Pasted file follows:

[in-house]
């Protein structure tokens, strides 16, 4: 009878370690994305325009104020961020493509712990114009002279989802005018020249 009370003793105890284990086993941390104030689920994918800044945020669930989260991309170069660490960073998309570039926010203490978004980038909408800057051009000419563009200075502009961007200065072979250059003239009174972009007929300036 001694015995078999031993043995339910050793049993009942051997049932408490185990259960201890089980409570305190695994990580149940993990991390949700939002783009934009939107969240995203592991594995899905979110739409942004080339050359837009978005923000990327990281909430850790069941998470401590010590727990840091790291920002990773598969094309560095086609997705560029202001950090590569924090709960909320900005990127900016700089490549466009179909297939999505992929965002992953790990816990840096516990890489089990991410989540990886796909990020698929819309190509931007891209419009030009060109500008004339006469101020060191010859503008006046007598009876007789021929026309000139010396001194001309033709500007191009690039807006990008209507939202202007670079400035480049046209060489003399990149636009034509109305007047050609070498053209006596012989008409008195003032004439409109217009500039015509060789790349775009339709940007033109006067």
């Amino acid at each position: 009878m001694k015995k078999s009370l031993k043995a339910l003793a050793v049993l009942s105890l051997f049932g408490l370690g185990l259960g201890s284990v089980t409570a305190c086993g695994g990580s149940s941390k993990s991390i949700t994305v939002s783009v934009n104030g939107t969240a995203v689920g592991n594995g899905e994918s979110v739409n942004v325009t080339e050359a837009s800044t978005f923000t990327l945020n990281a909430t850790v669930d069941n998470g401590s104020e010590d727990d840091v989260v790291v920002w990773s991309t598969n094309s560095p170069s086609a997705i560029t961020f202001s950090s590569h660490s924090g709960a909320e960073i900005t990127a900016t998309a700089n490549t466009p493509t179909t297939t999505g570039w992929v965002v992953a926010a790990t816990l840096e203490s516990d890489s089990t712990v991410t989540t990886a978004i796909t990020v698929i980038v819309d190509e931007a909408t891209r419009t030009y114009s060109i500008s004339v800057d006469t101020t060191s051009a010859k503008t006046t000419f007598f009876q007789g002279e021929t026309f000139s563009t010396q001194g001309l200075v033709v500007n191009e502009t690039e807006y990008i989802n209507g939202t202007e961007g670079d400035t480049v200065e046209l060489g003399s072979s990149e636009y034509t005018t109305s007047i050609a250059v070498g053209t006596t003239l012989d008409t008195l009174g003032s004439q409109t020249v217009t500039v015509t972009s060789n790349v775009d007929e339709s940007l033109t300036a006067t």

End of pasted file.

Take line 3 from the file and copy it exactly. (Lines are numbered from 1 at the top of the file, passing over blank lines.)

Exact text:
């Amino acid at each position: 009878m001694k015995k078999s009370l031993k043995a339910l003793a050793v049993l009942s105890l051997f049932g408490l370690g185990l259960g201890s284990v089980t409570a305190c086993g695994g990580s149940s941390k993990s991390i949700t994305v939002s783009v934009n104030g939107t969240a995203v689920g592991n594995g899905e994918s979110v739409n942004v325009t080339e050359a837009s800044t978005f923000t990327l945020n990281a909430t850790v669930d069941n998470g401590s104020e010590d727990d840091v989260v790291v920002w990773s991309t598969n094309s560095p170069s086609a997705i560029t961020f202001s950090s590569h660490s924090g709960a909320e960073i900005t990127a900016t998309a700089n490549t466009p493509t179909t297939t999505g570039w992929v965002v992953a926010a790990t816990l840096e203490s516990d890489s089990t712990v991410t989540t990886a978004i796909t990020v698929i980038v819309d190509e931007a909408t891209r419009t030009y114009s060109i500008s004339v800057d006469t101020t060191s051009a010859k503008t006046t000419f007598f009876q007789g002279e021929t026309f000139s563009t010396q001194g001309l200075v033709v500007n191009e502009t690039e807006y990008i989802n209507g939202t202007e961007g670079d400035t480049v200065e046209l060489g003399s072979s990149e636009y034509t005018t109305s007047i050609a250059v070498g053209t006596t003239l012989d008409t008195l009174g003032s004439q409109t020249v217009t500039v015509t972009s060789n790349v775009d007929e339709s940007l033109t300036a006067t």